JEFFERSON CITY - Missouri judges will be receiving an 11 percent pay raise on average, but state lawmakers won't get a similar salary hike thanks to legislative inaction Thursday.
Since the General Assembly couldn't agree on what to do with the 1998 recommendations of a citizens' salary commission, which recommended the increases, the plan will automatically go into effect.
Under Missouri's constitution, the commission's recommendations take effect unless rejected by both the House and Senate.
While the 1998 recommendations will raise the salary of judges, they also override a salary hike for lawmakers contained in a 1996 commission report.
That 1996 report was rejected by the legislature in 1997. But the Cole County circuit court subsequently held the legislature's rejection was improperly adopted. Attorney General Jay Nixon appealed the ruling the state Supreme Court -- leaving the 1996 pay hikes in limbo.
But when the 1998 pay scale takes effect, the 1996 recommendations become moot.
The deadline for legislative action on the 1998 recommendations is Sunday night -- before the legislature returns Monday afternoon.
During the Senate debate Thursday, Sen. Joe Maxwell, D-Mexico, said past action of the legislature is to blame for the current mess. He said the salary commission was developed in good faith, but both chambers need to make sure their members don't give themselves pay raises.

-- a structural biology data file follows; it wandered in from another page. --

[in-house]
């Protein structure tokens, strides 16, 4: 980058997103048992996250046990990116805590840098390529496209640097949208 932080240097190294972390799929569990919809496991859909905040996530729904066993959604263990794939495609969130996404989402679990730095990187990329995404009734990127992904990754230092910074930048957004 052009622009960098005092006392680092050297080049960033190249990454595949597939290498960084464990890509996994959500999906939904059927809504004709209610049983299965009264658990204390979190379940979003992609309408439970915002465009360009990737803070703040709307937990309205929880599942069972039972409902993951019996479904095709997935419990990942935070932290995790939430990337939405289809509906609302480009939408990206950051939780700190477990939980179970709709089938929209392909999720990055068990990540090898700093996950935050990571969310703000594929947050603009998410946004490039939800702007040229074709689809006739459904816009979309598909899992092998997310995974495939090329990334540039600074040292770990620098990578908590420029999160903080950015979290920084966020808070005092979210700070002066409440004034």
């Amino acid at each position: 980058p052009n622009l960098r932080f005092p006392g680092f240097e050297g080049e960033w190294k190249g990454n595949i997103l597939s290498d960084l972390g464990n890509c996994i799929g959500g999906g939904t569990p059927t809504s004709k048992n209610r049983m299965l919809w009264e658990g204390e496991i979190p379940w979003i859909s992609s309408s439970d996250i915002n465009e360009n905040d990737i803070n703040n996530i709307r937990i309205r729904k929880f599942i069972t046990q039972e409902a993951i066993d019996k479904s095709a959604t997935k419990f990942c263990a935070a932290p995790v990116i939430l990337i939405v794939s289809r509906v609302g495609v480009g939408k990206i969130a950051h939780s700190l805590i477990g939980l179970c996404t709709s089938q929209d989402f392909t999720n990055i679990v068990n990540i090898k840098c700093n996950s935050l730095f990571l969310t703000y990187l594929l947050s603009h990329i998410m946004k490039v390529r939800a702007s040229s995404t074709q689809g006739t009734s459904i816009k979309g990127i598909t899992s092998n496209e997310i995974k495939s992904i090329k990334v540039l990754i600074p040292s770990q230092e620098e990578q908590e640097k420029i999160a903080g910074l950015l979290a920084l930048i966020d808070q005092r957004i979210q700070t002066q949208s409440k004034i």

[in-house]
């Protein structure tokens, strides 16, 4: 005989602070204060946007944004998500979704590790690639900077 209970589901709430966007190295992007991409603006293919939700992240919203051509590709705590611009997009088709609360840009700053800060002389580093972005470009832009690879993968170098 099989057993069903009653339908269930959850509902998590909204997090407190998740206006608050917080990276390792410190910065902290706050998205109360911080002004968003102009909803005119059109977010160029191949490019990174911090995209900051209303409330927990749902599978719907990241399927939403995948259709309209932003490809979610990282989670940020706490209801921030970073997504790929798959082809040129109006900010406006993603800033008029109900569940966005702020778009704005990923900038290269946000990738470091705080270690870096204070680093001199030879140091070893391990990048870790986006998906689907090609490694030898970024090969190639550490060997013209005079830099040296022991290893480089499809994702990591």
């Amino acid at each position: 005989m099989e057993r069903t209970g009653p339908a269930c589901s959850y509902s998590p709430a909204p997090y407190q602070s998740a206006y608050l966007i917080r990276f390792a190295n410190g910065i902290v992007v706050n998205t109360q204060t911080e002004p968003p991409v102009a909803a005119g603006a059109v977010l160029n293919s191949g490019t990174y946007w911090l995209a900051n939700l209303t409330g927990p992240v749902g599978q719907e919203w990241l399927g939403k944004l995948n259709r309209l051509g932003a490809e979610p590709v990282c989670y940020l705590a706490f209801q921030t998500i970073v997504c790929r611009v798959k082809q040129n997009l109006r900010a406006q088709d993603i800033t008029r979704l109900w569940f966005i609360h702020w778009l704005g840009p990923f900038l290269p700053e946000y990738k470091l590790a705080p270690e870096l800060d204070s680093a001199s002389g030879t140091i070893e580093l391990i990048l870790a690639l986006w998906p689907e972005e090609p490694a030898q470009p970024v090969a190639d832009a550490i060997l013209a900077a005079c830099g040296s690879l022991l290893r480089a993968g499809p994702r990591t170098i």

Sen. Franc Flotron, R-St. Louis County, said the commission is a major cause of problems.
"We've just created a nightmare for ourselves with the salary commission," he said. "We have created a situation where there is no individual who can be held responsible for it, and that is foolish."
Still, Maxwell said the race to the finish could have been avoided if the Senate had better communicated with the House. A resolution to halt the commission's recommendations bounced back and forth between the chambers for several hours Thursday.
The Senate pushed a contingency plan that would have guaranteed the legislature authority to appropriate money for judges' salaries, regardless of the impending state Supreme Court decision.
House members argued the Senate plan was unconstitutional.
The diverging opinions over the Senate's plan ultimately led to both chambers adjourning without a vote on the 1998 resolution.
Maxwell said past legislation has been contingent on judicial rulings, such as last year's desegregation bill.
Before the Senate finally adjourned Thursday, Rep. Chuck Graham, D-Columbia, said the House should not be held responsible since it was just following the constitution.
"They can reject it, or taxpayers can thank them for a raise in judicial salaries," he said.